The above table shows the central tendency of the economic projections of the FOMC, which excludes the three highest and three lowest projections for each variable in each year. The FOMC has lowered its growth projection for 2014 compared with March. It expects inflation to remain below the target and sees low to moderate growth, with the economy remaining well above full-employment. In the minutes of the meeting it was also pointed out that: “Low nominal wage inflation was also viewed as consistent with slack in labor markets”. Nominal wage growth in the US is 2 per cent and real wages haven’t grown at all over the last year.

The Fed is continuing with tapering its asset purchase programme and only after that will it consider a rate rise. UK real wages are falling faster, unemployment is higher and inflation is lower than in the US. Although growth is stronger, they don’t have a house price bubble. I have no clue why the MPC would want to raise rates first in what is, essentially, quantitative easing wars. Blink and you lose.

If I’m right, the Bank of England should send me the Blanchflower shirt.

React Now

Latest stories from i100
Have you tried new the Independent Digital Edition apps?
iJobs Job Widget
iJobs General

Recruitment Genius: Lettings and Sales Negotiator - OTE £46,000

£16000 - £46000 per annum: Recruitment Genius: This is an opportunity to join ...

Recruitment Genius: Home Care Worker - Reading and Surrounding Areas

£9 - £13 per hour: Recruitment Genius: This is a great opportunity to join a s...

Recruitment Genius: Key Sales Account Manager - OTE £35,000

£25000 - £35000 per annum: Recruitment Genius: Have you got a proven track rec...

Recruitment Genius: Sales Executive - OTE £40,000

£15000 - £18000 per annum: Recruitment Genius: This is a great opportunity for...

Day In a Page

Read Next
David Cameron visiting a primary school last year  

The only choice in schools is between the one you want and the ones you don’t

Jane Merrick
Zoë Ball says having her two children was the best thing ever to happen to her  

Start a family – you’ll never have to go out again

John Mullin
Syrian conflict is the world's first 'climate change war', say scientists, but it won't be the last one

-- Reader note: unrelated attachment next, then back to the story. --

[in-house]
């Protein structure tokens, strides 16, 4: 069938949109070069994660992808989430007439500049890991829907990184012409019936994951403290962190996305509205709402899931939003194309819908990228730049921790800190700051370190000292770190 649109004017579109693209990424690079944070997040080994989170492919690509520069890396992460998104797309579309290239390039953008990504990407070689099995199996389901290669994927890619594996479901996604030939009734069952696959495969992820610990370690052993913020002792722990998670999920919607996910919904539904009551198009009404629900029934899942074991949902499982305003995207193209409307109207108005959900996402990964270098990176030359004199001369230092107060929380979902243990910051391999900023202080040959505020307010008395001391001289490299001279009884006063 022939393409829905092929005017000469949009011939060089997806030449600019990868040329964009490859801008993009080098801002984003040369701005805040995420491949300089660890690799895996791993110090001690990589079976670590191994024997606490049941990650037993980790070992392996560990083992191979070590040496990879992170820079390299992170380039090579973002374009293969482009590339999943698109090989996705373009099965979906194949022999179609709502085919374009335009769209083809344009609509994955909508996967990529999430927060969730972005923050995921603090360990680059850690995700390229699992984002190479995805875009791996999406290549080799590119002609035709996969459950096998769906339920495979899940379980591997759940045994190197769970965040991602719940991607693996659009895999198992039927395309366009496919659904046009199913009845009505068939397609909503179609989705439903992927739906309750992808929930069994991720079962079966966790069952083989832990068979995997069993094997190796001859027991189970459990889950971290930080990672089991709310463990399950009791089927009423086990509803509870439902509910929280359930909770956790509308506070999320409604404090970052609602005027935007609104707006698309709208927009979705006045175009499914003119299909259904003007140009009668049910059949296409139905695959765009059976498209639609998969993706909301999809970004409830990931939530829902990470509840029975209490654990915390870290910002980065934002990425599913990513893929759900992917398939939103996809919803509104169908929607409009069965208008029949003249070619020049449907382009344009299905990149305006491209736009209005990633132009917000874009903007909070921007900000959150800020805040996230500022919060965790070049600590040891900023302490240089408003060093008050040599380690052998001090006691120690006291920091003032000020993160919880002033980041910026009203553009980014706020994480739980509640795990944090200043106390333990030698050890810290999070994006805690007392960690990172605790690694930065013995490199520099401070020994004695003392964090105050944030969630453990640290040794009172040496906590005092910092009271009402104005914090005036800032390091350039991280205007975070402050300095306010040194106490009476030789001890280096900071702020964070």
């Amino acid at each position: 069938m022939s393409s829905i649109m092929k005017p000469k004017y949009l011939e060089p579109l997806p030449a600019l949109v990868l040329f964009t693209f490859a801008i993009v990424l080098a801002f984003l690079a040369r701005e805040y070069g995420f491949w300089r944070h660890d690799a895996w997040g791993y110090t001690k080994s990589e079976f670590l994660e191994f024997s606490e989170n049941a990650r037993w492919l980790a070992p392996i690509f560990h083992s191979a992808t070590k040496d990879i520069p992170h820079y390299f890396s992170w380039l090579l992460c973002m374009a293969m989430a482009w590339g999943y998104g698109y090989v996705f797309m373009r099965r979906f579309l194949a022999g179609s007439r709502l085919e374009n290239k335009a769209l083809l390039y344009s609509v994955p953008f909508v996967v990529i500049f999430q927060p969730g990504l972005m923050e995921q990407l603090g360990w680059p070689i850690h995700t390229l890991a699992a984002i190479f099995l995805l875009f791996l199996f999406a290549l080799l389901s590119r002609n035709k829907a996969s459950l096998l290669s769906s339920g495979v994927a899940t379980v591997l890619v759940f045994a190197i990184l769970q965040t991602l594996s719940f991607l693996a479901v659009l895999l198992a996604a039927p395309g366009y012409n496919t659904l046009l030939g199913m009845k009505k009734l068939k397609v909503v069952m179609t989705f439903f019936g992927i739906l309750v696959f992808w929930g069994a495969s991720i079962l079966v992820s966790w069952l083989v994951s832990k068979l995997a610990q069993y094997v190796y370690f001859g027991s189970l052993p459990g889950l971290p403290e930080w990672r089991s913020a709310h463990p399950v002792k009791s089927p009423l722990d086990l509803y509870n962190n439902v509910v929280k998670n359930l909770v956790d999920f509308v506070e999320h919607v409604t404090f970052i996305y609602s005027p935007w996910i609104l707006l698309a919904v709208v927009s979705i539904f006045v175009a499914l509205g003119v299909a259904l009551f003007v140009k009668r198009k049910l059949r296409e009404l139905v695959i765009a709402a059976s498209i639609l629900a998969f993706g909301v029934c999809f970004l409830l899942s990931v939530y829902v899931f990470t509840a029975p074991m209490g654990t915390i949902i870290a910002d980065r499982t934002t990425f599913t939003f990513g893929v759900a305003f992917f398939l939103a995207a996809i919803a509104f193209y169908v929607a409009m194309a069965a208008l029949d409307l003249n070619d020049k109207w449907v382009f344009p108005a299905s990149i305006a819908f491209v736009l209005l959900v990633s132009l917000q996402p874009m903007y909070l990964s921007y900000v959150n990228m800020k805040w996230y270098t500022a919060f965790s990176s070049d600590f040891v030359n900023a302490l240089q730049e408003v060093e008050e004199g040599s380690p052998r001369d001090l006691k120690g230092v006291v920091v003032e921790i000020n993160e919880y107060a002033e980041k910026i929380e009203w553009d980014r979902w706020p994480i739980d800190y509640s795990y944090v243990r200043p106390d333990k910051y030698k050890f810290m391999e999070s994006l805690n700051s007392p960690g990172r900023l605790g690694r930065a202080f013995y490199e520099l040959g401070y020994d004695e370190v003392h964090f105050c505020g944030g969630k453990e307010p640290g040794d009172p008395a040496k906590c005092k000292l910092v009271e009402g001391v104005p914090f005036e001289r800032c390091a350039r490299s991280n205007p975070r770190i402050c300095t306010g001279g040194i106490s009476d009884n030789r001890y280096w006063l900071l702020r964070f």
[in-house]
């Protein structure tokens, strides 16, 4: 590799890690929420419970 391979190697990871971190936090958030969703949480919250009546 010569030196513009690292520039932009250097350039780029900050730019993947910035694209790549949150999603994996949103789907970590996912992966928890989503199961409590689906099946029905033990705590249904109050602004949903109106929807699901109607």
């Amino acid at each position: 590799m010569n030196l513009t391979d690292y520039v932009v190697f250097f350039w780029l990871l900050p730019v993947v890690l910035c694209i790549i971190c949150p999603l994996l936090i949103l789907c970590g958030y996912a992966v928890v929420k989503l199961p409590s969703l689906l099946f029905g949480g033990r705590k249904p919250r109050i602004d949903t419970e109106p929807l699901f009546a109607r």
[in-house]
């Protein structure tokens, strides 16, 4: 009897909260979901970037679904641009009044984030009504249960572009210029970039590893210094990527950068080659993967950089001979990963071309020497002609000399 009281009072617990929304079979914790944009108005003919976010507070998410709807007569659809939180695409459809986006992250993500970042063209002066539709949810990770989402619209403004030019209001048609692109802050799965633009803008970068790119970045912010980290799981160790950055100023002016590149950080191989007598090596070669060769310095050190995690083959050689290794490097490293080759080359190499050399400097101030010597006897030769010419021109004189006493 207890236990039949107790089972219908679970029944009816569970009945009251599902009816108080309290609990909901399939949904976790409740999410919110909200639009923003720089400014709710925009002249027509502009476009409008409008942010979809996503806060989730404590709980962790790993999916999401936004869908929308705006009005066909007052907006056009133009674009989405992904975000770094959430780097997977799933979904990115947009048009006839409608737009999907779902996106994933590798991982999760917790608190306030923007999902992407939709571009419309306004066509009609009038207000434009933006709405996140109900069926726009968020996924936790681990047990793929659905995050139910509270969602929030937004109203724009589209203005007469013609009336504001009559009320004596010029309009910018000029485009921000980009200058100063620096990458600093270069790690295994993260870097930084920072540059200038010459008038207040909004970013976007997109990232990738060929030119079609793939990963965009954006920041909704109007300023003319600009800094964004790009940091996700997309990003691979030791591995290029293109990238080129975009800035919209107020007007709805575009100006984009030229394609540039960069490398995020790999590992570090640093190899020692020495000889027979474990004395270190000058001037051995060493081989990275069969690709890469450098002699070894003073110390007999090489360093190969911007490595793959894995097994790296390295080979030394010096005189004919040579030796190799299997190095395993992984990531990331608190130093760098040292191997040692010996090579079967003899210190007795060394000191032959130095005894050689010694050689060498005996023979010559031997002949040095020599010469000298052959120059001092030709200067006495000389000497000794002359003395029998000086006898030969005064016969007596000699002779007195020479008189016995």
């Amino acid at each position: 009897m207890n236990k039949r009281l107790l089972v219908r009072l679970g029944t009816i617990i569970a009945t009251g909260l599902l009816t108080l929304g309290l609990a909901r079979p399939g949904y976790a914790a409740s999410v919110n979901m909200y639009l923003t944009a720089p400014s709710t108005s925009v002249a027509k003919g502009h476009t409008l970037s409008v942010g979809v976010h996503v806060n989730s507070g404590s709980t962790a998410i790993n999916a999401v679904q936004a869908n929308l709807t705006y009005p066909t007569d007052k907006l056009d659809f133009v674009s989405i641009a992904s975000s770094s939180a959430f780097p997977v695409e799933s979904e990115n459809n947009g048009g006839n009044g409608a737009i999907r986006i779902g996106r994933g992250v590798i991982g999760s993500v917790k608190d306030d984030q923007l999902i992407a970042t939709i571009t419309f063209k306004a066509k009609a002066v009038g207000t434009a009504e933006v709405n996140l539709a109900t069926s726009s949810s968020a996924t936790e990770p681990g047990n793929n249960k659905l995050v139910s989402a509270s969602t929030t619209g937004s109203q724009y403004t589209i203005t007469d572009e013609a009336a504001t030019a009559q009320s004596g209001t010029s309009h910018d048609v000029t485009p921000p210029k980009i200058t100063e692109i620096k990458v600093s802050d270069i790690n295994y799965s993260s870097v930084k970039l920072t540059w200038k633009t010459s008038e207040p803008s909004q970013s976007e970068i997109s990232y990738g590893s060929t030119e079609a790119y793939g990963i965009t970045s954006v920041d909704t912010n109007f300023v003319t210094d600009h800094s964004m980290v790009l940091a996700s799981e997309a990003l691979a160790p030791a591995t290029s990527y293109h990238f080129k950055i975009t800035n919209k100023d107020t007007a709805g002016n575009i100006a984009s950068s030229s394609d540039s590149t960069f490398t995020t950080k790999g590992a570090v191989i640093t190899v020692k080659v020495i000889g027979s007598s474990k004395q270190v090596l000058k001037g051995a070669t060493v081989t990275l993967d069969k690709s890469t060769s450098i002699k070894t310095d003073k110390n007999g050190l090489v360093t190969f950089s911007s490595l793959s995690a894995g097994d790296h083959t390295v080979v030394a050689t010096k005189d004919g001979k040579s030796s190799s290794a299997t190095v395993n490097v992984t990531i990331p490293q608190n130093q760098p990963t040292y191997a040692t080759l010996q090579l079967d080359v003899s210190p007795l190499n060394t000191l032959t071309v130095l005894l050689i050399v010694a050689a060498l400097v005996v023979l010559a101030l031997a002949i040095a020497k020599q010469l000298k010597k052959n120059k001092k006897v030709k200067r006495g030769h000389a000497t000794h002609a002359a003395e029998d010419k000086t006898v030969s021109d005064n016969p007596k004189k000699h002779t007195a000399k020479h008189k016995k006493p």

Climate change key in Syrian conflict

And it will trigger more war in future
How I outwitted the Gestapo

How I outwitted the Gestapo

My life as a Jew in wartime Berlin
The nation's favourite animal revealed

The nation's favourite animal revealed

Women like cuddly creatures whilst men like creepy-crawlies
Is this the way to get young people to vote?

Getting young people to vote

From #VOTESELFISH to Bite the Ballot
Poldark star Heida Reed: 'I don't think a single bodice gets ripped'

Poldark star Heida Reed

'I don't think a single bodice gets ripped'
The difference between America and Israel? There isn’t one

The difference between America and Israel? There isn’t one

Netanyahu knows he can get away with anything in America, says Robert Fisk
Families clubbing together to build their own affordable accommodation

Do It Yourself approach to securing a new house

Community land trusts marking a new trend for taking the initiative away from developers
Head of WWF UK: We didn’t send Cameron to the Arctic to see green ideas freeze

David Nussbaum: We didn’t send Cameron to the Arctic to see green ideas freeze

The head of WWF UK remains sanguine despite the Government’s failure to live up to its pledges on the environment
Author Kazuo Ishiguro on being inspired by shoot-outs and samurai

Author Kazuo Ishiguro on being inspired by shoot-outs and samurai

Set in a mythologised 5th-century Britain, ‘The Buried Giant’ is a strange beast
With money, corruption and drugs, this monk fears Buddhism in Thailand is a ‘poisoned fruit’

Money, corruption and drugs

The monk who fears Buddhism in Thailand is a ‘poisoned fruit’
America's first slavery museum established at Django Unchained plantation - 150 years after slavery outlawed

150 years after it was outlawed...

... America's first slavery museum is established in Louisiana
Kelly Clarkson: How I snubbed Simon Cowell and become a Grammy-winning superstar

Kelly Clarkson: How I snubbed Simon Cowell and become a Grammy-winning superstar

The first 'American Idol' winner on how she manages to remain her own woman – Jane Austen fascination and all
Tony Oursler on exploring our uneasy relationship with technology with his new show

You won't believe your eyes

Tony Oursler's new show explores our uneasy relationship with technology. He's one of a growing number of artists with that preoccupation
Ian Herbert: Peter Moores must go. He should never have been brought back to fail again

Moores must go. He should never have been brought back to fail again

The England coach leaves players to find solutions - which makes you wonder where he adds value, says Ian Herbert
War with Isis: Fears that the looming battle for Mosul will unleash 'a million refugees'

The battle for Mosul will unleash 'a million refugees'

Aid agencies prepare for vast exodus following planned Iraqi offensive against the Isis-held city, reports Patrick Cockburn